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No Map? No GPS? No Problem

Startup Navisens says it can find people indoors using motion sensors and math.
March 21, 2013

Now that it’s easy to find your way in the real world with just a smartphone in hand, the next logical navigation frontier is indoors, where GPS doesn’t work and maps are often nonexistent. Australian startup Navisens says it has a plan to track everyone from firefighters searching through burning buildings to consumers wandering through shopping malls, without requiring any special wireless signals.

Ashod Donikian, Navisens’s founder and CEO (and, for now, its sole employee), says the company’s technology will power a wearable gadget that can track first responders in emergencies; he hopes to start testing it shortly with firefighters in the United States. He also plans to offer his technology later this year to developers who want to add indoor positioning capabilities to smartphone apps or enhance existing navigation capabilities.

Navisens is one of many companies trying to make indoor location tracking possible (see “The Indoor Positioning System Era”). Common methods for indoor location tracking include using Wi-Fi hotspots or cell-tower locations, but these aren’t exceptionally accurate and usually depend on existing wireless infrastructure. Some more creative tracking and mapping methods are also in the works (see “Startup Uses a Smartphone Compass to Track People Indoors” and “Smartphone App Crowdsources Indoor Floor Plans”).

During our meeting at a San Francisco coffee shop, Donikian shows me a prototype of the gadget he hopes firefighters will soon strap on to their gear. It’s about the size and shape of a travel soap case, painted the color of a Granny Smith apple.

Inside, an inertial measurement unit—composed of three accelerometers and three gyroscopes mounted on three different axes—captures information about its acceleration and angular rotation, and a small computer uses algorithms to determine location, current direction, and the wearer’s position—standing or lying down. A recorded path is wirelessly transmitted to a USB dongle connected to a remote computer, where another person would be monitoring the wearer’s movements (often, this monitoring is currently done by radio). Donikian calls the position-calculating part of the technology motionDNA.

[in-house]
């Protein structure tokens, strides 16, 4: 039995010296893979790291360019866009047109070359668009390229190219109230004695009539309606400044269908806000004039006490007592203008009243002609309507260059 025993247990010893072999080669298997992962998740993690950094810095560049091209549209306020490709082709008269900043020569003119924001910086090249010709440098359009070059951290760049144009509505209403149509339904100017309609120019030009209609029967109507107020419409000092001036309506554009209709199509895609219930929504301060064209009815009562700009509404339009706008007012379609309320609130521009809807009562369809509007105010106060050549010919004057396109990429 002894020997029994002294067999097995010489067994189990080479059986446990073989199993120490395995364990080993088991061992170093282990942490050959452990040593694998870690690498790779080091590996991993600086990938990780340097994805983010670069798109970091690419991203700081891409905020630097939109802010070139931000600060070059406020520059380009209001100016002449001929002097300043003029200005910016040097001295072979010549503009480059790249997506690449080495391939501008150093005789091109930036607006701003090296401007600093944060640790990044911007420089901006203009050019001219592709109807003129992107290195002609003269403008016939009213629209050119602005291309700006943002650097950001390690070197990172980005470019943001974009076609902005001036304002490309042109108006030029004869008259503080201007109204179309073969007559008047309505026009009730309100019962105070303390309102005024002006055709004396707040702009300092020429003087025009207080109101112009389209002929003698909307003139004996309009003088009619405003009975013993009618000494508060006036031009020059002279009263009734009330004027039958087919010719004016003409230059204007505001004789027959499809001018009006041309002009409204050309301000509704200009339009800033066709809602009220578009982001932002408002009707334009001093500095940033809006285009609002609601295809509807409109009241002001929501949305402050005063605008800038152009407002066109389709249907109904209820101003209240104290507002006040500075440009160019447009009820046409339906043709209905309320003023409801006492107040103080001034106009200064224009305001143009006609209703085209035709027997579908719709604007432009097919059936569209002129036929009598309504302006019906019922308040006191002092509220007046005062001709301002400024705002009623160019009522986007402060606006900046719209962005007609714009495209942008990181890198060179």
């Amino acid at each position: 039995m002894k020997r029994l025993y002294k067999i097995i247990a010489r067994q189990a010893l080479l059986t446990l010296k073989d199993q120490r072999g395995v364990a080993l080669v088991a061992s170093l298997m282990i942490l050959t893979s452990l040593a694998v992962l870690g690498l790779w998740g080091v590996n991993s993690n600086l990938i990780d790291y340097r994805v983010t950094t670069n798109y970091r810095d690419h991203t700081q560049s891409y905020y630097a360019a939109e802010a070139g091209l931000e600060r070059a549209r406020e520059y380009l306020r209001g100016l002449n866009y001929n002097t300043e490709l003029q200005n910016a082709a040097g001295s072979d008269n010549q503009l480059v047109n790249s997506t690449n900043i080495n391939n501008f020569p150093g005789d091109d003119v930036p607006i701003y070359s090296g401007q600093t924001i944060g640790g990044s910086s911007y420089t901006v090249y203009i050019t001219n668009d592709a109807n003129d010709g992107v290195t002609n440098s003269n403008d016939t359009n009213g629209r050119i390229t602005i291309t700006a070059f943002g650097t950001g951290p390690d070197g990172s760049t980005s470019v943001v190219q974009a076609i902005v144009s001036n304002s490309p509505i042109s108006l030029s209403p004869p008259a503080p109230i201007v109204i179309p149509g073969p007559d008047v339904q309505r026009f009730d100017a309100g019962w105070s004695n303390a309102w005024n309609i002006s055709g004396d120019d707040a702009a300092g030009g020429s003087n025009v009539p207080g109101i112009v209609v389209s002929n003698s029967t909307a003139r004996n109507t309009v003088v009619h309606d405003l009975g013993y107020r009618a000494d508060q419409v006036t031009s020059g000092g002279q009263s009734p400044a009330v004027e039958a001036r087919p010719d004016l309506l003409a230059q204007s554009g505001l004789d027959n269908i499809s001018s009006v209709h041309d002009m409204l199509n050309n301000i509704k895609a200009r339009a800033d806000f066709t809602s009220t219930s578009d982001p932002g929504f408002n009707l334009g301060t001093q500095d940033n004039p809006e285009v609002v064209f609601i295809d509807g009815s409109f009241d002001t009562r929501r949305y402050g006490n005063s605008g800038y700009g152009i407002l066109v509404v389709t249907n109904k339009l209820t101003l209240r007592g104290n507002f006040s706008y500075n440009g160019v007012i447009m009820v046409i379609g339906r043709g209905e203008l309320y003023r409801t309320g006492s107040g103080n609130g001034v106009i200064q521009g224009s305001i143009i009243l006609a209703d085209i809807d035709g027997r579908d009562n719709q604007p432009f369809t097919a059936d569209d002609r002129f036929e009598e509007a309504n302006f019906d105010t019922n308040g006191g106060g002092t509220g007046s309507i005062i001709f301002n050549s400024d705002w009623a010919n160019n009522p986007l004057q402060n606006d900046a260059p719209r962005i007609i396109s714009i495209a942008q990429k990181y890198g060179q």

Navisens uses dead reckoning, meaning current location is calculated from previous location and movement—in the case of the firefighter, the fire truck would serve as a starting point. While this method becomes increasingly inaccurate over time, Donikian says, the algorithms Navisens uses cut down on errors.

“The key here is we know where the person is in the building well enough to send a search party to narrow down and find where they are, and we’re doing this without placing any infrastructure in the building,” he says.

Jim Duckworth, an associate professor of electrical and computer engineering at Worcester Polytechnic Institute whose research includes a first-responder tracking system, likes the idea of a navigation tool that requires no infrastructure or prior knowledge of the building you’re entering, since that makes it well suited for firefighters.

But a number of companies are working on inertial-only tracking, he says, and the ones he’s seen tend to fail. Sensors tend to drift, and tracking firefighters in particular can be difficult because in an emergency they don’t move as you would when walking down the street—they might go up and down staircases or crawl on their hands and knees. “I hope he really tests it out in those kind of conditions,” Duckwoth says.

Donikian says motionDNA takes drift into account. He says the physical device should be able to withstand fire, water, and major impacts and can alert others if you’re motionless for 30 seconds, showing where you are and whether you’re lying on your face or back. He hopes to start selling it for training purposes in the next few months at a cost of $4,000 to $5,000.

Beyond that, though, Donikian hopes to take Navisens to the mobile market, where it could augment existing technologies on phones. For example, it could correct errors that GPS may make outside in dense urban areas and help with Wi-Fi positioning systems indoors.

He plans to license the motionDNA technology later this year to software developers, who could use it in smartphone apps. A mall might use it with its own app to help shoppers find their way to specific items within stores, for example, or it could help pave the way for smarter buildings that turn lights and air conditioning on and off depending on where you are.

Duckworth can see the utility of consumer applications, and as he notes, many others do too. “Big players, small players—everyone’s trying to come up with the technology that’s going to enable it to happen,” he says. “Whoever’s going to crack that first is going to make a lot of money, I’m sure.”

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